Violence in Darjeeling hills: No alternative but Gorkhaland, says GJM

Private vehicles, which were off the roads till 6 pm due to the bandh, were later in the evening seen charging Rs 5,000 for a trip to Siliguri.

Written by Ravik Bhattacharya | Darjeeling | Updated: June 10, 2017 12:31:43 am
At Sonada in Darjeeling during the GJM-sponsored bandh on Friday. (Express/Partha Paul)

With its 12-hour bandh call paralysing life in Darjeeling, the Gorkha Janmukti Morcha (GJM) on Friday maintained that there was “no other alternative” but a separate state of Gorkhaland. GJM general secretary Roshan Giri, who has been booked along with party chief Bimal Gurung under non-bailable sections, said: “People of the hills now want nothing but Gorkhaland. There is no other alternative. We are hearing that the government is trying to frame charges against our leaders and arrest them. If they dare to do so, the crisis will worsen.”

On Army being called in after protests erupted in Darjeeling against the “imposition” of Bengali by the government, Giri said: “Police lathicharged protesters and then some miscreants damaged property.” The party is scheduled to hold an emergency meeting on Saturday to prepare a road map for a renewed stir.

“The situation is not good. Now, I think we will have to prepare for prolonged agitation and even bandhs. This is just the beginning. May be soon we will have to stockpile food items. There is a chance that prices of food items will skyrocket,” said Soni Chetri, a resident of Kurseong. Many locals, who said memories of prolonged bandh and violence during the 2013 Gorkhaland stir was still afresh in their minds, anticipated a re-run.

Meanwhile, tourists stranded in the hills are a harried lot. On Friday, tourists were either seen on the streets of Darjeeling and taxi stands trying to hire vehicles or waiting for government buses to take them to Siliguri.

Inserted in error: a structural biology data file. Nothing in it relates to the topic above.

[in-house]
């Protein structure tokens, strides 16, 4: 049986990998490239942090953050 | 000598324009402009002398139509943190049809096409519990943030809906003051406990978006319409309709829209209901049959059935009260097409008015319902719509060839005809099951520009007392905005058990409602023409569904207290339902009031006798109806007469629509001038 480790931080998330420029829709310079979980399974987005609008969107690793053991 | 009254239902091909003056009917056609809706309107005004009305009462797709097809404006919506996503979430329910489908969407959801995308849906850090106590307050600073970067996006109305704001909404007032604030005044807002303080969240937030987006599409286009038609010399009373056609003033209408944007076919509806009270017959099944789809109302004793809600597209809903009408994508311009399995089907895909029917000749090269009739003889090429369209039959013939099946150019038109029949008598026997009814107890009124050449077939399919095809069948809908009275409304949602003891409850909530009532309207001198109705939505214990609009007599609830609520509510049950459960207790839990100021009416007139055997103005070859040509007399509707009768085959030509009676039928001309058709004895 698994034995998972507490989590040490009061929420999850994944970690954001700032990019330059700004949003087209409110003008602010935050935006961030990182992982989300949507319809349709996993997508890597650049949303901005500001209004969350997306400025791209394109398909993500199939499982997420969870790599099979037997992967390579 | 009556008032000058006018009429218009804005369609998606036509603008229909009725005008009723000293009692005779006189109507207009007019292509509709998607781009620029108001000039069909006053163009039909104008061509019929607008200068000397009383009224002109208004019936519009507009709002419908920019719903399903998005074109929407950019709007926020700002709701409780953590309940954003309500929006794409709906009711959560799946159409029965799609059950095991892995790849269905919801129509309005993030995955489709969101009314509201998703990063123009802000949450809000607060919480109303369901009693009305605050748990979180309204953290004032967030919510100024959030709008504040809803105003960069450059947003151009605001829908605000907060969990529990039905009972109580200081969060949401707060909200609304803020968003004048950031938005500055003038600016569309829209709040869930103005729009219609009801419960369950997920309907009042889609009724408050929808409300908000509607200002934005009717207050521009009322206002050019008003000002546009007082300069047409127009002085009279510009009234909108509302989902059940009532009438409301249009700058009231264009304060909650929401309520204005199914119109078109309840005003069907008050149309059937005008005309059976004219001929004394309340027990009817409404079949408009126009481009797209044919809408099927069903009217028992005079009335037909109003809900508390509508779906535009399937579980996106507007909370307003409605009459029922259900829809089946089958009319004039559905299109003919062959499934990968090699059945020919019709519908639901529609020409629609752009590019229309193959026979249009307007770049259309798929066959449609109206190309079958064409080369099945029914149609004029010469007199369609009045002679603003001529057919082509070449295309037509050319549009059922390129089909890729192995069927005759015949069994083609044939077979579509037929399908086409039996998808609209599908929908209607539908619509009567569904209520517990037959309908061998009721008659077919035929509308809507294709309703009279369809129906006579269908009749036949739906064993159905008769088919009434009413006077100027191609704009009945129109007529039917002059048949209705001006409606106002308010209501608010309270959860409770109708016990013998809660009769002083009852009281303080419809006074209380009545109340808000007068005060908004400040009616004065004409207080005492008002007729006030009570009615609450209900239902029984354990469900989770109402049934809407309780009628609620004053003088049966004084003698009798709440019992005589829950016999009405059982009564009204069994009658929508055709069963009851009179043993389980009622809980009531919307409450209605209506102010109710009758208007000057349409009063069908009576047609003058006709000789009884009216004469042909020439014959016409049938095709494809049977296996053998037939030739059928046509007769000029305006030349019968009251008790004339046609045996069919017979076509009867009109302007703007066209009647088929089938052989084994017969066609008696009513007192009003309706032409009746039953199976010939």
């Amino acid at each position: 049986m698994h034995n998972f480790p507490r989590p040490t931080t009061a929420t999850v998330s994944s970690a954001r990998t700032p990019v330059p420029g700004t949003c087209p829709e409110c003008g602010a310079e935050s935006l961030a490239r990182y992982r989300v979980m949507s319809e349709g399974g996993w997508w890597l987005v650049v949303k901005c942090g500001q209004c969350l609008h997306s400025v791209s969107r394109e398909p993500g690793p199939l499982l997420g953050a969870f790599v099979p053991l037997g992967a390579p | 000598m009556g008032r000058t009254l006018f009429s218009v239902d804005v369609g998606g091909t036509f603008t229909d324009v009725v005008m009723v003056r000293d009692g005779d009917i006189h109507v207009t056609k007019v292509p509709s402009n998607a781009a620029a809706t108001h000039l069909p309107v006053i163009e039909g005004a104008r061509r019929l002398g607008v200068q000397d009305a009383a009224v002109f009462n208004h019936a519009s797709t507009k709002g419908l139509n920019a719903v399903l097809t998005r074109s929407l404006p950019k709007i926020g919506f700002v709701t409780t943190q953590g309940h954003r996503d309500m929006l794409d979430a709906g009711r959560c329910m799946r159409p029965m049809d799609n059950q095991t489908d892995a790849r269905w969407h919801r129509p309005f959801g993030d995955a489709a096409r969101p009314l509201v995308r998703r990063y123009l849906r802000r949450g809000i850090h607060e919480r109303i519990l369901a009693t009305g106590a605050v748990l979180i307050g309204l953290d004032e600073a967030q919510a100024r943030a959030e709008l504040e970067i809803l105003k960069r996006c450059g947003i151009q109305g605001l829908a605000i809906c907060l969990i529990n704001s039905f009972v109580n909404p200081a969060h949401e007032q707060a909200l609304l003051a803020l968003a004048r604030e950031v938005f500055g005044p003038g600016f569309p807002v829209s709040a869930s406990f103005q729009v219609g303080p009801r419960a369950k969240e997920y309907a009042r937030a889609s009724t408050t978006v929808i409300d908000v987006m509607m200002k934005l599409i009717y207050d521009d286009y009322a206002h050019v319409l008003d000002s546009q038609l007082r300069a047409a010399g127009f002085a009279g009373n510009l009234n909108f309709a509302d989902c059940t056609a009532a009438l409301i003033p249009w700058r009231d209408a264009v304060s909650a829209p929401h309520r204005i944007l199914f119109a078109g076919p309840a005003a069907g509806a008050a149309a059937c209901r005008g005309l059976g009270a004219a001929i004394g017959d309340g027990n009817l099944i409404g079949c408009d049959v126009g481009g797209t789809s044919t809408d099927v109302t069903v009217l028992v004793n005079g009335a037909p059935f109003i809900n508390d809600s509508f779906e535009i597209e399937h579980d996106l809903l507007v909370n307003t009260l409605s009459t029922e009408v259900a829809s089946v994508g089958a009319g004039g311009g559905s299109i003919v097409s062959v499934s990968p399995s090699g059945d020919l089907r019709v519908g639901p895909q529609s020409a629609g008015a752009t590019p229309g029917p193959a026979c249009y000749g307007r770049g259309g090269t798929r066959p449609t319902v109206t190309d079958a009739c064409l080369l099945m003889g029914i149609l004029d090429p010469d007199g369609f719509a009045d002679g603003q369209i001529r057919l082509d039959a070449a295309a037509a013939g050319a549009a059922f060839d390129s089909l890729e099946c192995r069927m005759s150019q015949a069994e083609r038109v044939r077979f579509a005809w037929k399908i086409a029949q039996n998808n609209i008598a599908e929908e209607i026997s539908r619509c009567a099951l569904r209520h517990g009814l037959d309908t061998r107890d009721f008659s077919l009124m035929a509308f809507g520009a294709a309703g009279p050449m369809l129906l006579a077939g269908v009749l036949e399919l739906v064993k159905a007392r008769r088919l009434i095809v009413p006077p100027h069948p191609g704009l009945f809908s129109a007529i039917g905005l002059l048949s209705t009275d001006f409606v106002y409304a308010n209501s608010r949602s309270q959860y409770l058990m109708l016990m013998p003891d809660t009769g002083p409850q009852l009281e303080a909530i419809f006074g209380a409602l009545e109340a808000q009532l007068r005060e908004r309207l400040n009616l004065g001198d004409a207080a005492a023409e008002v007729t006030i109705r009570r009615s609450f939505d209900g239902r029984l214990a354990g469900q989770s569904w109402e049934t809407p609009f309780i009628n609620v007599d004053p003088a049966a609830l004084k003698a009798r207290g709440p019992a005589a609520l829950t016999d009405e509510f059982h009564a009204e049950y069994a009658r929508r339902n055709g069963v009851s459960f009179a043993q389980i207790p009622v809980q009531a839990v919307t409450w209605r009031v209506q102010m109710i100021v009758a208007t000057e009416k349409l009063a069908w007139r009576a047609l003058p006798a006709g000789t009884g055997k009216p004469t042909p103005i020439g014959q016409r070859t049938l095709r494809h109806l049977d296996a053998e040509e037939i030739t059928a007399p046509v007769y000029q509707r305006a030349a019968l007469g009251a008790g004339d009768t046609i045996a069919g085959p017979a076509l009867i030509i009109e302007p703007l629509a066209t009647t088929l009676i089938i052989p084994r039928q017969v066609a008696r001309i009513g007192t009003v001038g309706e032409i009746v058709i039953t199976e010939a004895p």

While several buses were seen leaving Darjeeling with police escorts, those were not enough for the thousands stranded in the town. Private vehicles, which were off the roads till 6 pm due to the bandh, were later in the evening seen charging Rs 5,000 for a trip to Siliguri. On normal days, the rates range between Rs 1,600 to Rs 1,800.

“We are waiting here since 4 pm. Now, it is 8 pm and we do not know what to do. We are a group of 60, with women and children. Yesterday, the situation here suddenly turned violent and we did not leave our hotel. Today, we packed and left,” said 60-year-old Poritosh Mondol, a resident of Sonarpur.

Tourists also complained of rise in prices of essential commodities. “A two litre bottle of (packaged) water is being sold at Rs 50. Yesterday, it was Rs 30. Suddenly, they are charging us more. I am here with my husband and two children and have been trying to leave for hours,” said Bharati Mondol, who was waiting at the taxi stand in Darjeeling with her family.

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